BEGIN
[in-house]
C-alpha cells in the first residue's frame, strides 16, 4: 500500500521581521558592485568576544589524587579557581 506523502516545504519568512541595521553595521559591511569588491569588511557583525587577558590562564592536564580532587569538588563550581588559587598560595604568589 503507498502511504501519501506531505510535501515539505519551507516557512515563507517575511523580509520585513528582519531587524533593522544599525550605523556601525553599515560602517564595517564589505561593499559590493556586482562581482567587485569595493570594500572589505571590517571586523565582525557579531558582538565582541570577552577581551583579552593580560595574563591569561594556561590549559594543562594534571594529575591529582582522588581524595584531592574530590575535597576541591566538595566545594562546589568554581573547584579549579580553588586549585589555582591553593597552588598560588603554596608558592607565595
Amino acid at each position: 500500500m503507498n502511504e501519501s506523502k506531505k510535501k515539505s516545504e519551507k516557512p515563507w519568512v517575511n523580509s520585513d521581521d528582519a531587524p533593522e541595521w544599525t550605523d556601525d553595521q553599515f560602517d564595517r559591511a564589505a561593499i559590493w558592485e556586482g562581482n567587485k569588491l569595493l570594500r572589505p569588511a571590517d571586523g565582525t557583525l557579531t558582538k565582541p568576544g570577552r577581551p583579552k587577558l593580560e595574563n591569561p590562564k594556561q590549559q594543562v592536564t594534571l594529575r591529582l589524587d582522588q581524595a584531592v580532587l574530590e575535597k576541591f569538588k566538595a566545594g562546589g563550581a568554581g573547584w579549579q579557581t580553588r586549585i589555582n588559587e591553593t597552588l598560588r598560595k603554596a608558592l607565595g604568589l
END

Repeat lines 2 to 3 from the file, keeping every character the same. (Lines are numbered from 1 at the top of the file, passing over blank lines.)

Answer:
C-alpha cells in the first residue's frame, strides 16, 4: 500500500521581521558592485568576544589524587579557581 506523502516545504519568512541595521553595521559591511569588491569588511557583525587577558590562564592536564580532587569538588563550581588559587598560595604568589 503507498502511504501519501506531505510535501515539505519551507516557512515563507517575511523580509520585513528582519531587524533593522544599525550605523556601525553599515560602517564595517564589505561593499559590493556586482562581482567587485569595493570594500572589505571590517571586523565582525557579531558582538565582541570577552577581551583579552593580560595574563591569561594556561590549559594543562594534571594529575591529582582522588581524595584531592574530590575535597576541591566538595566545594562546589568554581573547584579549579580553588586549585589555582591553593597552588598560588603554596608558592607565595
Amino acid at each position: 500500500m503507498n502511504e501519501s506523502k506531505k510535501k515539505s516545504e519551507k516557512p515563507w519568512v517575511n523580509s520585513d521581521d528582519a531587524p533593522e541595521w544599525t550605523d556601525d553595521q553599515f560602517d564595517r559591511a564589505a561593499i559590493w558592485e556586482g562581482n567587485k569588491l569595493l570594500r572589505p569588511a571590517d571586523g565582525t557583525l557579531t558582538k565582541p568576544g570577552r577581551p583579552k587577558l593580560e595574563n591569561p590562564k594556561q590549559q594543562v592536564t594534571l594529575r591529582l589524587d582522588q581524595a584531592v580532587l574530590e575535597k576541591f569538588k566538595a566545594g562546589g563550581a568554581g573547584w579549579q579557581t580553588r586549585i589555582n588559587e591553593t597552588l598560588r598560595k603554596a608558592l607565595g604568589l